Port of Airlie Marina manager goes above and beyond during TC Debbie

21st April 2017 10:19 AM
Port of Airlie Marina marine and operations manager Clayton Matthews at the Port of Airlie. Port of Airlie Marina marine and operations manager Clayton Matthews at the Port of Airlie. Peter Carruthers

HE RODE out Severe Tropical Cyclone Debbie at the Port of Airlie Marina.

Clayton Matthews said he felt as though he should say he was "bunkered down”, seeking shelter from wind gusts reaching 280km/h.

But he wasn't.

He was out in the driving rain and howling wind attempting to minimise the damage to boats in the marina.

Retying knots, removing potential hazards and even chasing down boats that had escaped their berths, Mr Matthews went above and beyond to protect vessels in the line of fire.

The Port of  Airlie Marina the day after Cyclone Debbie touched down.
The Port of Airlie Marina the day after Cyclone Debbie touched down. Peter Carruthers

"I felt an obligation more than anything. A lot of people's boats are their pride and joy, I have lost a few over the years and I know what it is like,” he said.

"For some people it's their homes, for others it's their escape, so you do what you can for people.”

Amazingly, while he was busy securing the property of others, his own racing catamaran, Turning Point, was lifted into the air and became impaled on a big pylon which held the floating pontoons in place.

"Unfortunately being so light it ended up snapping all the lines and flipped up and landed on the dock,” Mr Matthews said.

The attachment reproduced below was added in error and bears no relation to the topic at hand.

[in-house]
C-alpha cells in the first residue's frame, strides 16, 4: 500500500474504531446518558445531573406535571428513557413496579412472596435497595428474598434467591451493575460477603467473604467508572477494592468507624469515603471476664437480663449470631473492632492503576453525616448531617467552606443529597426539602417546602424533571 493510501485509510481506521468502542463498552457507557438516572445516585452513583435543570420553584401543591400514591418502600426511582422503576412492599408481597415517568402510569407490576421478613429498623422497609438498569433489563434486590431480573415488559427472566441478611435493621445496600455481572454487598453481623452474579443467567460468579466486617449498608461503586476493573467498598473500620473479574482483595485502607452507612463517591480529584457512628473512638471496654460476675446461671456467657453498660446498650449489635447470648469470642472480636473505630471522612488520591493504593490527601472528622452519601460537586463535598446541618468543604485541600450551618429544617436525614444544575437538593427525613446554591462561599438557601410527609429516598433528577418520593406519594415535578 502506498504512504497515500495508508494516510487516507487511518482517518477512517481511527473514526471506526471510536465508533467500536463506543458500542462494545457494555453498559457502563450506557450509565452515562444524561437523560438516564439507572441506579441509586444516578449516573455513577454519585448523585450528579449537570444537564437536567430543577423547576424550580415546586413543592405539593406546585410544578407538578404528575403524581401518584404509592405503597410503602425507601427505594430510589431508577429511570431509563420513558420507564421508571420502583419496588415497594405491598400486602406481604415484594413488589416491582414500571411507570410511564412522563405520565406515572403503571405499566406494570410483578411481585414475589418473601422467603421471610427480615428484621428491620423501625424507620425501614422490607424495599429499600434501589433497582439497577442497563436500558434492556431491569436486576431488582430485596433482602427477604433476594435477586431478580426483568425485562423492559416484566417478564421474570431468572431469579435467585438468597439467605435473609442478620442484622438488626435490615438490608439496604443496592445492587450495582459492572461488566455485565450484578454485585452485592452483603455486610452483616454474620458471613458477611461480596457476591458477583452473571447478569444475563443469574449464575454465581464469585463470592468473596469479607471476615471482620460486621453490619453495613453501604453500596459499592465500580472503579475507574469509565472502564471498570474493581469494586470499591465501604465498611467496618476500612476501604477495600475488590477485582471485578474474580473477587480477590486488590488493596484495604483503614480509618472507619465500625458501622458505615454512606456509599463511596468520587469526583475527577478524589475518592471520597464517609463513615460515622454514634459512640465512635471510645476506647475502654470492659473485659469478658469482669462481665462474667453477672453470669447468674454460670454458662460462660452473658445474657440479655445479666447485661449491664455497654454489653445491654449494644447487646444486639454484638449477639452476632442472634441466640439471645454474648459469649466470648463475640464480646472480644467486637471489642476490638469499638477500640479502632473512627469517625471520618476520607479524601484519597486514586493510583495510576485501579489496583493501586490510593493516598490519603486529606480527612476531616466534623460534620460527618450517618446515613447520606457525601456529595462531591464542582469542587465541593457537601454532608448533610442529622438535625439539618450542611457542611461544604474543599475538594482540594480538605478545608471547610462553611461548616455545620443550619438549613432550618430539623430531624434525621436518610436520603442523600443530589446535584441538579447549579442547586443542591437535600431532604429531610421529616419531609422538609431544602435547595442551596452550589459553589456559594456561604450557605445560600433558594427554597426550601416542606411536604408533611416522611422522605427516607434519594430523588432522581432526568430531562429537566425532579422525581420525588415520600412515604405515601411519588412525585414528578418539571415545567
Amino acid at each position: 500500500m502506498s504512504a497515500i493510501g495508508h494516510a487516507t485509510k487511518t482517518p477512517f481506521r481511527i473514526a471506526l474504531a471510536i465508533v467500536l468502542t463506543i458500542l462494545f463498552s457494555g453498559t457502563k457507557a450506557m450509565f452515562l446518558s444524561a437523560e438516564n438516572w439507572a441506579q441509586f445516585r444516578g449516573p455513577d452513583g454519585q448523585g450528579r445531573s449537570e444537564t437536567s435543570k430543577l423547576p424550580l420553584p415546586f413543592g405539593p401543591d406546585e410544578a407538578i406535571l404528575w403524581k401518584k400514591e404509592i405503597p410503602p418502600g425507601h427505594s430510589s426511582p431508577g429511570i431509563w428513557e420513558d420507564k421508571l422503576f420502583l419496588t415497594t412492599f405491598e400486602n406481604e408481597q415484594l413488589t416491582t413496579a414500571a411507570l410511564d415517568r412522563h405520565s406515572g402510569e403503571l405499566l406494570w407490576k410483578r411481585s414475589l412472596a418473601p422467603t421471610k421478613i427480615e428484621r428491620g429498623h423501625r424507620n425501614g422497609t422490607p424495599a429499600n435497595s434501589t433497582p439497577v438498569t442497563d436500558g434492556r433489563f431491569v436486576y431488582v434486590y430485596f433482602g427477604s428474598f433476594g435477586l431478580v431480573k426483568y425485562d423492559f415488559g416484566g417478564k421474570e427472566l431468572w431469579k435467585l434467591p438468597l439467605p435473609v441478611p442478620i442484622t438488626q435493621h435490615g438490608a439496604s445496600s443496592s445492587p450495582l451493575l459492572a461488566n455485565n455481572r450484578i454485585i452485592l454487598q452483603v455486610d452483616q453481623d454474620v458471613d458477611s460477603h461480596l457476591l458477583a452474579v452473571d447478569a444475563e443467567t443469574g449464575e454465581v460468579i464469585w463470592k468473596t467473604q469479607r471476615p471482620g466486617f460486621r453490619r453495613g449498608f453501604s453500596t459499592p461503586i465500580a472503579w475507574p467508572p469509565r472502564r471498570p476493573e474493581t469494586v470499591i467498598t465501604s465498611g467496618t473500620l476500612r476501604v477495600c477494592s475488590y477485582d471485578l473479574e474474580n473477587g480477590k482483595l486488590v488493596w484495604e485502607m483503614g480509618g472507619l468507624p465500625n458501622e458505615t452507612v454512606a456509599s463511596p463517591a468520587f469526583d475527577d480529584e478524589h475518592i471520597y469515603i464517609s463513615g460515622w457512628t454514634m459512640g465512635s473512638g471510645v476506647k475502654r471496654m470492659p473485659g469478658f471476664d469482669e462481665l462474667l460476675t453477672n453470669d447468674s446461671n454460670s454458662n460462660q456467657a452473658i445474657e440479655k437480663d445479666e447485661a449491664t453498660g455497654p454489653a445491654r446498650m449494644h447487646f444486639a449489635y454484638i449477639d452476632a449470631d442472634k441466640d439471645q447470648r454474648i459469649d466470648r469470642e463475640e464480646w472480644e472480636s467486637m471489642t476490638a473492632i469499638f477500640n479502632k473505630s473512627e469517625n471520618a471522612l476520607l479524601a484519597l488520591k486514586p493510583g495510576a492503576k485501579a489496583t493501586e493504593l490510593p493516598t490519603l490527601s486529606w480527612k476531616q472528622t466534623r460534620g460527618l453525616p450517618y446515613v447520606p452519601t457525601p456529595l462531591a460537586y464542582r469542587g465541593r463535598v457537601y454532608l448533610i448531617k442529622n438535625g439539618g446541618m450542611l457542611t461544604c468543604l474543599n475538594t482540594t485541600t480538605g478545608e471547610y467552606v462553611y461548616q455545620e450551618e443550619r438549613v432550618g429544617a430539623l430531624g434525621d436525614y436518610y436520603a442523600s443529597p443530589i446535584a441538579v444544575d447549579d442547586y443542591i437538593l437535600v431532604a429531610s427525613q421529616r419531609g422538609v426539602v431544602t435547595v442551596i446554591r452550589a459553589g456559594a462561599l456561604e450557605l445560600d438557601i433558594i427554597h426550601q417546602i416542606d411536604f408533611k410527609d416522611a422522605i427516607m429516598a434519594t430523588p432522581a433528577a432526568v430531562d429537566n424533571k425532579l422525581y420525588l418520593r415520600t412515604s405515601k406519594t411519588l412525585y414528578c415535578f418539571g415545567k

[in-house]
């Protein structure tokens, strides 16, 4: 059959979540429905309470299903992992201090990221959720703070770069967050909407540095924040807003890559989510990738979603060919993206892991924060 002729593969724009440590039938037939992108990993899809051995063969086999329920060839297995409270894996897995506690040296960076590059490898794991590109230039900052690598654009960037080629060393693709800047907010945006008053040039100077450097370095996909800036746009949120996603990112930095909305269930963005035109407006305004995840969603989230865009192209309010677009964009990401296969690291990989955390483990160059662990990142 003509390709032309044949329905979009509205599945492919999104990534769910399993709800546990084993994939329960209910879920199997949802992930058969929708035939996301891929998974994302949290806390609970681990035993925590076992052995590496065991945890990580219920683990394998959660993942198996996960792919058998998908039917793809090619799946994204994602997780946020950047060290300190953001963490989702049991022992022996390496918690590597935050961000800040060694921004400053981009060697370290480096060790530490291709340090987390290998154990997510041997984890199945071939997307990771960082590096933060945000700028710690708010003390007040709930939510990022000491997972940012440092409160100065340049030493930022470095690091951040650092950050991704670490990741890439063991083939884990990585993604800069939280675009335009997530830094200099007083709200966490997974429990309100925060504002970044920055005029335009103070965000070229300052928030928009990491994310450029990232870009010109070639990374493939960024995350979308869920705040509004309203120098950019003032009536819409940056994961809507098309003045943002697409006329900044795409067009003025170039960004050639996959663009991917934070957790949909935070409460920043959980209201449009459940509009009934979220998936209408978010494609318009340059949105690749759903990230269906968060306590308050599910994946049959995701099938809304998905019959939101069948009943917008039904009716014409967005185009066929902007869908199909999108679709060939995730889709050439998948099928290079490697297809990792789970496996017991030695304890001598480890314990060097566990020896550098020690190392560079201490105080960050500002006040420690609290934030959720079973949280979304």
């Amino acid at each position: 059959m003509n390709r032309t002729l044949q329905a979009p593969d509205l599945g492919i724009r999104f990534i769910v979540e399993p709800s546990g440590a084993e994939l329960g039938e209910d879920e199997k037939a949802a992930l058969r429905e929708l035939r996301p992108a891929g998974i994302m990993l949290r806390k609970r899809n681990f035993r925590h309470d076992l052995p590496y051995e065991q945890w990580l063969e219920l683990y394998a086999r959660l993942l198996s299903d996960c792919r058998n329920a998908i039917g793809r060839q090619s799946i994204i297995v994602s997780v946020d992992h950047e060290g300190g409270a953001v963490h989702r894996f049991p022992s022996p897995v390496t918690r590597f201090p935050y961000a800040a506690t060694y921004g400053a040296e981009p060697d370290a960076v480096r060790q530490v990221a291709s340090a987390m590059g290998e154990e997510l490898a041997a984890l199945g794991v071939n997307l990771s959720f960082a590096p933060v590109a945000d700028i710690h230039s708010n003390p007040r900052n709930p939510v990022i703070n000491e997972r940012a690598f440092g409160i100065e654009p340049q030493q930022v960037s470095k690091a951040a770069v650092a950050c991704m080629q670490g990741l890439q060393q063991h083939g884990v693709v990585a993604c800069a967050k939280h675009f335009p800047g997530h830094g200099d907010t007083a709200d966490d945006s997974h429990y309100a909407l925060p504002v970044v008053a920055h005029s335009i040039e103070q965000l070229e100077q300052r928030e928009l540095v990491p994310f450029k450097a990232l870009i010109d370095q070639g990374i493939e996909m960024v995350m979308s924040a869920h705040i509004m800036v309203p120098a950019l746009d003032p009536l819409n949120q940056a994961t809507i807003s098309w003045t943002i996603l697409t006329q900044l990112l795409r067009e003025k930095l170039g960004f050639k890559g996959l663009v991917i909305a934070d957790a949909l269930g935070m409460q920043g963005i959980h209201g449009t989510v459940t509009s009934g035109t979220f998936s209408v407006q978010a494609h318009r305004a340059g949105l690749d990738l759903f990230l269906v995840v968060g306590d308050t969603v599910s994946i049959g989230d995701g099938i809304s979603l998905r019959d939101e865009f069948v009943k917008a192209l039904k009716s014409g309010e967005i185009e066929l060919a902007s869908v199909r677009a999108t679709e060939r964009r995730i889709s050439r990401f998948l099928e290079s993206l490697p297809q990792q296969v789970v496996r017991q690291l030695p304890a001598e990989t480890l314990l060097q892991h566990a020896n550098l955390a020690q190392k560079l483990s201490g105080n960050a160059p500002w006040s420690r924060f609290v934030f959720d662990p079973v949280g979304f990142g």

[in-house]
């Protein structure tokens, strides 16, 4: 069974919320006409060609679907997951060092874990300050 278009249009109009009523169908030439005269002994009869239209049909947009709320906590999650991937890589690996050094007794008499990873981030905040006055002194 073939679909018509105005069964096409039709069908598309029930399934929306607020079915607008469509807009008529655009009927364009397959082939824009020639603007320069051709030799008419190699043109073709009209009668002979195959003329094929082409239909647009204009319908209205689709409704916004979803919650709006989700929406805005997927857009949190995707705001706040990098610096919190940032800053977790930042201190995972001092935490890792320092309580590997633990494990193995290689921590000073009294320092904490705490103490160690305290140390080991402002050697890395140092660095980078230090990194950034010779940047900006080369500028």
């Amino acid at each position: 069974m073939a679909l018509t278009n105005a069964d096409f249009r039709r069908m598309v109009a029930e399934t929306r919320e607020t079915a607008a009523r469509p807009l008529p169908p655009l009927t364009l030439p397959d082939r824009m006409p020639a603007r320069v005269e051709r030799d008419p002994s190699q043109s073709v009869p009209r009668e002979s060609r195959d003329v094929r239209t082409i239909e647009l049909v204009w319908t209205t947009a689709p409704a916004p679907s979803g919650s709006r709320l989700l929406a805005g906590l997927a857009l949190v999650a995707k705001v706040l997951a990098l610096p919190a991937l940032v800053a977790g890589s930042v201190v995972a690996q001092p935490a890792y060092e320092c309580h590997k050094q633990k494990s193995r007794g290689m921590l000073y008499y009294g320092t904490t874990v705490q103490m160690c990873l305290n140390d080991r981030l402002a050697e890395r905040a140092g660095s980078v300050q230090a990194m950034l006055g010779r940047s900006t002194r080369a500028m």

Damage to the Port of  Airlie Marina.
Damage to the Port of Airlie Marina. Peter Carruthers

Mr Matthews described his effort at the Port of Airlie Marina as "damage control”.

And control damage he did.

Witnesses estimate Mr Matthews prevented between six and 12 boats from sinking or being severely damaged.

"I have had a lot of people offer to buy me a beer,” Mr Matthews said.

Ross Winterbourn is just one of the boat owners that made this offer.

Mr Winerbourn had his 35 foot sloop Bobby D tied up at the Port of Airlie Marina.

Pontoons at the Port of Airlie Marina turned turtle during the storm.
Pontoons at the Port of Airlie Marina turned turtle during the storm. Peter Carruthers

"My mainsail cover broke loose and someone has taken a mainsail halyard down. I presume it was Clayton,” he said.

"Good on the people that do that. Boaties tend to do that, when the sh** hits the fan they help each other out.”

Likewise Whitsunday Times editor Sharon Smallwood said if it wasn't for Clayton Matthews she wouldn't still have her boat.

"Our lines were tripled, but the stern and springer snapped. She was hanging on by the forward line and had already crashed into the boat berthed next to her,” she said.

Clean up at the Port of Airlie Marina.
Clean up at the Port of Airlie Marina. Peter Carruthers

"Clayton got out there and re-tied her in conditions that were barely safe.

"I am relieved nothing happened to him and eternally grateful that he saved our boat.”